html xmlns="" xml:lang="en" lang="en"> From the archives: Rest in peace, Grandma Jeanette.

Friday, March 17, 2006

Rest in peace, Grandma Jeanette.

It is a measure of my deep love for Chris that I hauled my recently broken, recently sick self out to help him move for four hours in the rain tonight. It was especially hard to have to box and move his crap, since I just spent four days in Connecticut with my dad and aunt working ten-hour days to clear out my grandmother’s final apartment. Still, if there is anyone who can call on my time and effort, it is Chris. Chris has done some heavy lifting for me this last year.

I call on Chris first when things go wrong, and I’ve had some losses in the past months. When I heard my grandmother died, I had no hesitation about calling him out of his meeting to come over and take care of me. She wasn’t a nice person; honestly, we dreaded seeing her. It was no coincidence that her daughter put an ocean between them to the east and her son moved west until an ocean stopped him. She hadn’t been in her right mind for four or five years now, which took some of the guilt out of avoiding her.

Chris came over right away so we could talk about my grandma’s death. I can’t say that I felt grief. She could be horrible to be around and I hadn’t wanted to know her. Her death certainly didn’t open a wound in my heart. But that night I felt terribly sad for her life. The heartbreaking part of my grandmother’s nastiness is that she never meant to drive anyone away. She liked being around people and she loved her family very much. She never connected her poisonous comments and relentless nagging with her desperate loneliness; it was a mystery and great sadness to her that we didn’t visit or write. As we cleared out her apartment this week, I found hundreds of envelopes and stacks of stationary and cards. She would have loved to have a correspondence with me.

My decision to not be like my grandmother is one of the most powerful choices I have ever made. But the night of her death, I wanted to sort through her characteristics, to see if there was anything I could claim and keep. I found a couple – her strong will and determination has served me well. In an odd gift, she bequeathed to all of her grandchildren an unusually high pain tolerance. Chris sat with me as I cried for her loneliness and looked more closely at her than I had for years.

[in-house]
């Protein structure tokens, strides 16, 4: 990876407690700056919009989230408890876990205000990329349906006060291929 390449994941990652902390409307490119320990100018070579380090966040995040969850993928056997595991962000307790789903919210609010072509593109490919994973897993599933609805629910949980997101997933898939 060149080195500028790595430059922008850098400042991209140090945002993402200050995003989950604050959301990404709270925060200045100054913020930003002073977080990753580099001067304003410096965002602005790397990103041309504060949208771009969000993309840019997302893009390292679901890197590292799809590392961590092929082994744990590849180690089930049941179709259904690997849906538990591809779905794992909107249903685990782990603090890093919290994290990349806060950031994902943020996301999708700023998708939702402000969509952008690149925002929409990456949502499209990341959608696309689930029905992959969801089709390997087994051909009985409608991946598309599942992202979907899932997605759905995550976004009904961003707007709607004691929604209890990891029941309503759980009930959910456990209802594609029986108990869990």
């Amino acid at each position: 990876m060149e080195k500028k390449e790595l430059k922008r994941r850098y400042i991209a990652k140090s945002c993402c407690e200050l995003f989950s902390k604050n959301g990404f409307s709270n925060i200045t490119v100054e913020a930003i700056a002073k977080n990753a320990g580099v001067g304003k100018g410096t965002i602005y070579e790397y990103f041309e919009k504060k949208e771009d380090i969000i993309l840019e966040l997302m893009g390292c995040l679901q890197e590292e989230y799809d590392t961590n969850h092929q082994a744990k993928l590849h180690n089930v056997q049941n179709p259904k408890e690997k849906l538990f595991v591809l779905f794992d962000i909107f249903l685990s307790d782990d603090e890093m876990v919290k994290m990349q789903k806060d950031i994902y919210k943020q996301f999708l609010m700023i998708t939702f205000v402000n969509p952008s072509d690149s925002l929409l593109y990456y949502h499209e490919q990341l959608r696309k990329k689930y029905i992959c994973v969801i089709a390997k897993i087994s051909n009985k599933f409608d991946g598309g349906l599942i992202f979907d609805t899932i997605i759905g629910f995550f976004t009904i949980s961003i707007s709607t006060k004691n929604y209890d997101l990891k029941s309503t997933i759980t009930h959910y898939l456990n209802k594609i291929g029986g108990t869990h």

I wasn’t purely sad, so we were also joking. At one point I wondered aloud what would happen to all her spite. Now that it wasn’t contained in her body, was the world big enough to hold it? Chris corrected me instantly. No, he said. That’s not how it works. When someone dies, all the love they contain is released back to the world. The spite dies with them. “Look at you,” he said. “You haven’t showed this much compassion for your grandma since I’ve known you.”

I thought about that idea for several days and I am sure it is true. It isn’t the love each person generates; that is given away during their lifetimes. But the love people felt for them gets carried in their selves their entire lives. When their selves are gone, that love is freed for the living to feel again.

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Blogger Cladeedah said...

Sorry to hear about your Grams. It's odd that you were just talking to me about her when I came to visit. Was her death very recent?

12:49 AM  
Blogger Megan said...

She died about a month ago. I'll probably write about it a couple more times. I haven't wanted to tell people about it because sympathy isn't really right for the situation.

7:58 AM  
Blogger Sweet Coalminer said...

My dad's mom was a horrible, constantly-complaining, guilt-tripping angry unsatisfied woman, but the more I talk to the one person she was really close to (my 2d cousin), the more I realize that her life just started and ended crooked and never got straightened out so she could sit right.

I was sad for my dad's loss because she was his mom. But I was also sad that she became who she was.

I'm sure Mimi will feel much the same about her grandparents.

Good post!

12:11 PM  

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